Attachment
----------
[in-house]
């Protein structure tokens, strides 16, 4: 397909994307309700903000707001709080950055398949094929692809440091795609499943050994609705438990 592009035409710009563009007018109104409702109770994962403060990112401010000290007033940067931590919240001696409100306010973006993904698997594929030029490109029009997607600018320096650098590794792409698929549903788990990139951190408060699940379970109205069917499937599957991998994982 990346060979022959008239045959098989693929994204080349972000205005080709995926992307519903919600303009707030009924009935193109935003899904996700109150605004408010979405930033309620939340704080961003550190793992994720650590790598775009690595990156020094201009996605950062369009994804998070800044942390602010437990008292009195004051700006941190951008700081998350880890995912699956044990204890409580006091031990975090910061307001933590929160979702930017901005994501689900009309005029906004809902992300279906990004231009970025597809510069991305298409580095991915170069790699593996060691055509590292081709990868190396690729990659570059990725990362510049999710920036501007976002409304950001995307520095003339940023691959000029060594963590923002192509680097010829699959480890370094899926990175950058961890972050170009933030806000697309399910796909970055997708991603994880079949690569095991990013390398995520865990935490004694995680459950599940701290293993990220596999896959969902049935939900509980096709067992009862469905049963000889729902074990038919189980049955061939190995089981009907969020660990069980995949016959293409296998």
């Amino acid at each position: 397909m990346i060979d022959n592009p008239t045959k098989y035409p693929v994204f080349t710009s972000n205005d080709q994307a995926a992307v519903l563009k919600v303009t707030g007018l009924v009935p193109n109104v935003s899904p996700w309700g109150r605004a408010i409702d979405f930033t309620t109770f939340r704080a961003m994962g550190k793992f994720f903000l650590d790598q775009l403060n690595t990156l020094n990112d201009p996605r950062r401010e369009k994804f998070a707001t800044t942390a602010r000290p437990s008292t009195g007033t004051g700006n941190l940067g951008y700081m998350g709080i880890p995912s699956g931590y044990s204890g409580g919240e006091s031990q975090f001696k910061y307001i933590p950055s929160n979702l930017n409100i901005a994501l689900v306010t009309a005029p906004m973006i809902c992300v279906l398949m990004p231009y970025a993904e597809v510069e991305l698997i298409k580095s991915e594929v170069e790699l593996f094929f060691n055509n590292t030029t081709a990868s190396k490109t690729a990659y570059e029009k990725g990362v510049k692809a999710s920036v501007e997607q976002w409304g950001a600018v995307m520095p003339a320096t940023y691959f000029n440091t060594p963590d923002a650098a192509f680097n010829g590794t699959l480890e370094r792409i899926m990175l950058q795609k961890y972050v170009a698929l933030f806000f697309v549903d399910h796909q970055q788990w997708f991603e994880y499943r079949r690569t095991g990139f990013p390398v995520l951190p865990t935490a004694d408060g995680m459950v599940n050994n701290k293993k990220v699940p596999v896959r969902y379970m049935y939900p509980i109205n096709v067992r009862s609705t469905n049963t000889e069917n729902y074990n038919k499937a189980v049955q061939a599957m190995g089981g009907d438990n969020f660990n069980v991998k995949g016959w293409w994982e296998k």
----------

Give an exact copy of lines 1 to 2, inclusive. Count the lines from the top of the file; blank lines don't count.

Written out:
[in-house]
């Protein structure tokens, strides 16, 4: 397909994307309700903000707001709080950055398949094929692809440091795609499943050994609705438990 592009035409710009563009007018109104409702109770994962403060990112401010000290007033940067931590919240001696409100306010973006993904698997594929030029490109029009997607600018320096650098590794792409698929549903788990990139951190408060699940379970109205069917499937599957991998994982 990346060979022959008239045959098989693929994204080349972000205005080709995926992307519903919600303009707030009924009935193109935003899904996700109150605004408010979405930033309620939340704080961003550190793992994720650590790598775009690595990156020094201009996605950062369009994804998070800044942390602010437990008292009195004051700006941190951008700081998350880890995912699956044990204890409580006091031990975090910061307001933590929160979702930017901005994501689900009309005029906004809902992300279906990004231009970025597809510069991305298409580095991915170069790699593996060691055509590292081709990868190396690729990659570059990725990362510049999710920036501007976002409304950001995307520095003339940023691959000029060594963590923002192509680097010829699959480890370094899926990175950058961890972050170009933030806000697309399910796909970055997708991603994880079949690569095991990013390398995520865990935490004694995680459950599940701290293993990220596999896959969902049935939900509980096709067992009862469905049963000889729902074990038919189980049955061939190995089981009907969020660990069980995949016959293409296998």